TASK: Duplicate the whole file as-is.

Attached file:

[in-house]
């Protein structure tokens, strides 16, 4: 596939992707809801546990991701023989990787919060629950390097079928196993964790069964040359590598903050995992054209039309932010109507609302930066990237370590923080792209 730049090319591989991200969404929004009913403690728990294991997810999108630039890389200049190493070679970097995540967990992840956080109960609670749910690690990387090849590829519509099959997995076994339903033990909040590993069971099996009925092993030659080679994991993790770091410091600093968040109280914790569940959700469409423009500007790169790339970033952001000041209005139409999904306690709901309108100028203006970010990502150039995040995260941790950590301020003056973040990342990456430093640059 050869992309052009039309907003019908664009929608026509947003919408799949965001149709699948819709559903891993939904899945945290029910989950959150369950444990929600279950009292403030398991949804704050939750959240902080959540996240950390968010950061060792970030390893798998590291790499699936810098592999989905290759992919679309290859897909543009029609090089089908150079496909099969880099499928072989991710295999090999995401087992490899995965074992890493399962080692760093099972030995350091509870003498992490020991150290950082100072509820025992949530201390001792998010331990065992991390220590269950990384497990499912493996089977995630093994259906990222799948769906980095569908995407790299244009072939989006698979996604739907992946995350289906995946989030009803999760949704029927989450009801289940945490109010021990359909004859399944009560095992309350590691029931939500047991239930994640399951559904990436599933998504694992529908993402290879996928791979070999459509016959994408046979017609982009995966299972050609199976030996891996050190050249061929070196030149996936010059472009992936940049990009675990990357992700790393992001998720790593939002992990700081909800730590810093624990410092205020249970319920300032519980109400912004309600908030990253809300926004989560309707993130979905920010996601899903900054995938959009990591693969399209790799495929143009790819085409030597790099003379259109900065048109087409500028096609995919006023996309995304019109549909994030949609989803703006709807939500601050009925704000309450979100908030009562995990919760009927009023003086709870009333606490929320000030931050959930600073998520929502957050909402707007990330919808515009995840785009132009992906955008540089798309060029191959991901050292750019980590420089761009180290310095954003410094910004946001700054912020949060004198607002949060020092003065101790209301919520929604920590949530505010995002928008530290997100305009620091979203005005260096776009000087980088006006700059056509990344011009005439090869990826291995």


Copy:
[in-house]
């Protein structure tokens, strides 16, 4: 596939992707809801546990991701023989990787919060629950390097079928196993964790069964040359590598903050995992054209039309932010109507609302930066990237370590923080792209 730049090319591989991200969404929004009913403690728990294991997810999108630039890389200049190493070679970097995540967990992840956080109960609670749910690690990387090849590829519509099959997995076994339903033990909040590993069971099996009925092993030659080679994991993790770091410091600093968040109280914790569940959700469409423009500007790169790339970033952001000041209005139409999904306690709901309108100028203006970010990502150039995040995260941790950590301020003056973040990342990456430093640059 050869992309052009039309907003019908664009929608026509947003919408799949965001149709699948819709559903891993939904899945945290029910989950959150369950444990929600279950009292403030398991949804704050939750959240902080959540996240950390968010950061060792970030390893798998590291790499699936810098592999989905290759992919679309290859897909543009029609090089089908150079496909099969880099499928072989991710295999090999995401087992490899995965074992890493399962080692760093099972030995350091509870003498992490020991150290950082100072509820025992949530201390001792998010331990065992991390220590269950990384497990499912493996089977995630093994259906990222799948769906980095569908995407790299244009072939989006698979996604739907992946995350289906995946989030009803999760949704029927989450009801289940945490109010021990359909004859399944009560095992309350590691029931939500047991239930994640399951559904990436599933998504694992529908993402290879996928791979070999459509016959994408046979017609982009995966299972050609199976030996891996050190050249061929070196030149996936010059472009992936940049990009675990990357992700790393992001998720790593939002992990700081909800730590810093624990410092205020249970319920300032519980109400912004309600908030990253809300926004989560309707993130979905920010996601899903900054995938959009990591693969399209790799495929143009790819085409030597790099003379259109900065048109087409500028096609995919006023996309995304019109549909994030949609989803703006709807939500601050009925704000309450979100908030009562995990919760009927009023003086709870009333606490929320000030931050959930600073998520929502957050909402707007990330919808515009995840785009132009992906955008540089798309060029191959991901050292750019980590420089761009180290310095954003410094910004946001700054912020949060004198607002949060020092003065101790209301919520929604920590949530505010995002928008530290997100305009620091979203005005260096776009000087980088006006700059056509990344011009005439090869990826291995």